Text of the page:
Come, Ye Sinners

Inspiration MinistriesBy Inspiration Ministries3 Minutes

“Come to Me, all who are weary and heavy-laden, and I will give you rest. Take My yoke upon you and learn from Me, for I am gentle and humble in heart, and you will find rest for your souls. For My yoke is
easy and My burden is light.” Matthew 11:28-30 NASB

Born in London in 1712, Joseph Hart resisted Christianity while young. To him, the faith made no sense. He even wrote a pamphlet called “The Unreasonableness of Religion.” He criticized the messages of Gospel ministers, including evangelist John Wesley. However, his life changed in 1757 after feeling conviction during a service in the Moravian Chapel, in London.

Driven by his new faith, he began writing hymns. One of the first was “Come Ye Sinners, Poor and Needy.” From his own experience, he understood how many people resist salvation. But he knew that “Jesus ready stands to save” the weak, wounded, sick, and sore. All they had to do was respond.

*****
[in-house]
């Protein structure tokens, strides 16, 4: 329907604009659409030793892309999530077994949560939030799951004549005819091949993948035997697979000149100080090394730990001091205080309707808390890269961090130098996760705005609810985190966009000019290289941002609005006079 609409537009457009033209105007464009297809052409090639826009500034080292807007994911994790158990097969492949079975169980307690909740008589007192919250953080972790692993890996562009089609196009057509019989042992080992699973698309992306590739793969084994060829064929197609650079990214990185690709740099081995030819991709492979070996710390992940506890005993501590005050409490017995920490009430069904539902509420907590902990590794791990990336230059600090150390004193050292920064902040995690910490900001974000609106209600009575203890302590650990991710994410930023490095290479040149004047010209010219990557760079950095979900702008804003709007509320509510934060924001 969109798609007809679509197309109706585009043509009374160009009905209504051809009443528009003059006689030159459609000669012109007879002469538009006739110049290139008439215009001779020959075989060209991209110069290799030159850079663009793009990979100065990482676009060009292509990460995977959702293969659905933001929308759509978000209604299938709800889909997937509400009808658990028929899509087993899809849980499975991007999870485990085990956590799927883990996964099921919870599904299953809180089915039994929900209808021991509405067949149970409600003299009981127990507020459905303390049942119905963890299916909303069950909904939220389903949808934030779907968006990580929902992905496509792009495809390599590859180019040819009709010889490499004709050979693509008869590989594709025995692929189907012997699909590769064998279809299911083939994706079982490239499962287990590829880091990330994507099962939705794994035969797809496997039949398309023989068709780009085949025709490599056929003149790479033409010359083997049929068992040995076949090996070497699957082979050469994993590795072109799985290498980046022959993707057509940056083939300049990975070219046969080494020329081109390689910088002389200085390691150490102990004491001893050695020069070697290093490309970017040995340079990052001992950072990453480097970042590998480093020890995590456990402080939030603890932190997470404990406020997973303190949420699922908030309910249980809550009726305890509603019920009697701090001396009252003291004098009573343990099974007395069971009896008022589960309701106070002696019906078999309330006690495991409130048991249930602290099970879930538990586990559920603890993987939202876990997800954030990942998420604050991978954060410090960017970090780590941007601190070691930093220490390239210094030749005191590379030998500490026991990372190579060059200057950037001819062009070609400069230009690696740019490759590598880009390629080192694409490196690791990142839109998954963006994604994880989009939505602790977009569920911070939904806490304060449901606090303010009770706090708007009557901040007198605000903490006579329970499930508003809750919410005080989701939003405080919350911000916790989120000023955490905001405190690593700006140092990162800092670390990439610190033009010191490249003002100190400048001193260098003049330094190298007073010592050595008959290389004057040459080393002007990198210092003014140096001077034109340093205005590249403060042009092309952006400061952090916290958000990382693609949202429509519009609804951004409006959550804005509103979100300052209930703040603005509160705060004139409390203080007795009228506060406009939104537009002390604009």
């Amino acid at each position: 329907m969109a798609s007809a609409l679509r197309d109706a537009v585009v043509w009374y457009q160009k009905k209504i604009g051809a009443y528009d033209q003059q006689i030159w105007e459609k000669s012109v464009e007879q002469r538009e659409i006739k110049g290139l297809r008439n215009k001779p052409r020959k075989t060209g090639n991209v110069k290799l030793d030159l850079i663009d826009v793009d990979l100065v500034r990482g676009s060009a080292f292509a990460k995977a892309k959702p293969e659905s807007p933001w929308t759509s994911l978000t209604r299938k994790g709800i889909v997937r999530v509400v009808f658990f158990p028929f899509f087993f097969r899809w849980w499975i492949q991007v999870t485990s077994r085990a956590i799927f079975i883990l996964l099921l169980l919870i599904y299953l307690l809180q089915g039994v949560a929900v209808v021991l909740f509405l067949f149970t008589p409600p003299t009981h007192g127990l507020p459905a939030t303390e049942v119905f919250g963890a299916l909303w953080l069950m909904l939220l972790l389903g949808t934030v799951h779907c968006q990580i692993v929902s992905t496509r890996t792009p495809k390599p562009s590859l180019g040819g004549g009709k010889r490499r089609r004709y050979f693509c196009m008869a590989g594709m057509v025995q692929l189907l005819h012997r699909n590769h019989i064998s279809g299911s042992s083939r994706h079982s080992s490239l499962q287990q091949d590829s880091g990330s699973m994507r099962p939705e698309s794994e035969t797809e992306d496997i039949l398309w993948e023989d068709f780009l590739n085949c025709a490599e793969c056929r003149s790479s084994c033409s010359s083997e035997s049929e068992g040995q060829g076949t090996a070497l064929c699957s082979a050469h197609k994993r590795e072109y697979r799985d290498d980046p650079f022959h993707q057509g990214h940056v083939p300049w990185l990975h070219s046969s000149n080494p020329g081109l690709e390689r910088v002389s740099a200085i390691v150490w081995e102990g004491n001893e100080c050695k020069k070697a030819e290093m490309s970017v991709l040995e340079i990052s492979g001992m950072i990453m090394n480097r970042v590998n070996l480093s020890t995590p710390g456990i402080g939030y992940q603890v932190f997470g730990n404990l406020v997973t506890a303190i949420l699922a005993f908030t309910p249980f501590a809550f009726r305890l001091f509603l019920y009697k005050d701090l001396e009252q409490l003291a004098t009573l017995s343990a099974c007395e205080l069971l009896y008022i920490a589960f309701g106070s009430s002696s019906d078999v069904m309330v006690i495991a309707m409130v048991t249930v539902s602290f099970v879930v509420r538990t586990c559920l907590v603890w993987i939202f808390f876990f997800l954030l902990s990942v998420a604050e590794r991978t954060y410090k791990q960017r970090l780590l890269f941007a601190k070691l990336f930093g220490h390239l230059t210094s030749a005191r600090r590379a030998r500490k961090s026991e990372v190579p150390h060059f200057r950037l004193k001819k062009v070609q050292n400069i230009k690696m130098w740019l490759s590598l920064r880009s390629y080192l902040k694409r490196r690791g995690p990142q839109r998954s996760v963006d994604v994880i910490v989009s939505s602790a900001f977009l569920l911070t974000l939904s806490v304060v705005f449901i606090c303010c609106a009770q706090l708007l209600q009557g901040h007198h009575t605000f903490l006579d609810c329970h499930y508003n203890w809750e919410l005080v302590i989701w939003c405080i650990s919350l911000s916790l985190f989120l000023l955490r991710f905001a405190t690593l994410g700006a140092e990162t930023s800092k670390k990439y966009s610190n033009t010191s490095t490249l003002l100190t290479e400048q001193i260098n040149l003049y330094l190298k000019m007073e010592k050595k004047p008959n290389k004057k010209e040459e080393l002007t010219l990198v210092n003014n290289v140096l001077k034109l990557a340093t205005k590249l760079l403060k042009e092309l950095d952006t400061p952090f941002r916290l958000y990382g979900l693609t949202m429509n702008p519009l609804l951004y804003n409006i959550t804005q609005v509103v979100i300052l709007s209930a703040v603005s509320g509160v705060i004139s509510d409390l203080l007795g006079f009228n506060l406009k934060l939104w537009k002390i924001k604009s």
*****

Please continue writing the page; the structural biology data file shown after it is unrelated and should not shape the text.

He called, “Come, ye thirsty, come, and welcome, God’s free bounty glorify; true belief and true repentance, every grace that brings you nigh.” Paraphrasing Matthew 11, Hart wrote, “Come, ye weary, heavy laden, lost and ruined by the fall; if you tarry till you’re better, you will never come at all.”

Hart knew that many people resisted this invitation. But he wrote, “All the fitness He requireth is to feel your need of Him.” He knew that Jesus would welcome their presence, and embrace them in His arms.

This hymn was popular in camp meetings on the American frontier in the nineteenth century. It was sung as people came forward who had been convicted of sin.

Today, Jesus calls you to come to Him just as you are. No matter what you have done, or what problems you face, He will welcome you, take away your burdens, forgive your sins, and save your soul.


Prayer: Dear Lord Jesus, I come to You right now. I need Your forgiveness. I need wisdom. I need Your power. Fill me with Your Spirit. Use me to bring others to salvation. In Your name. Amen.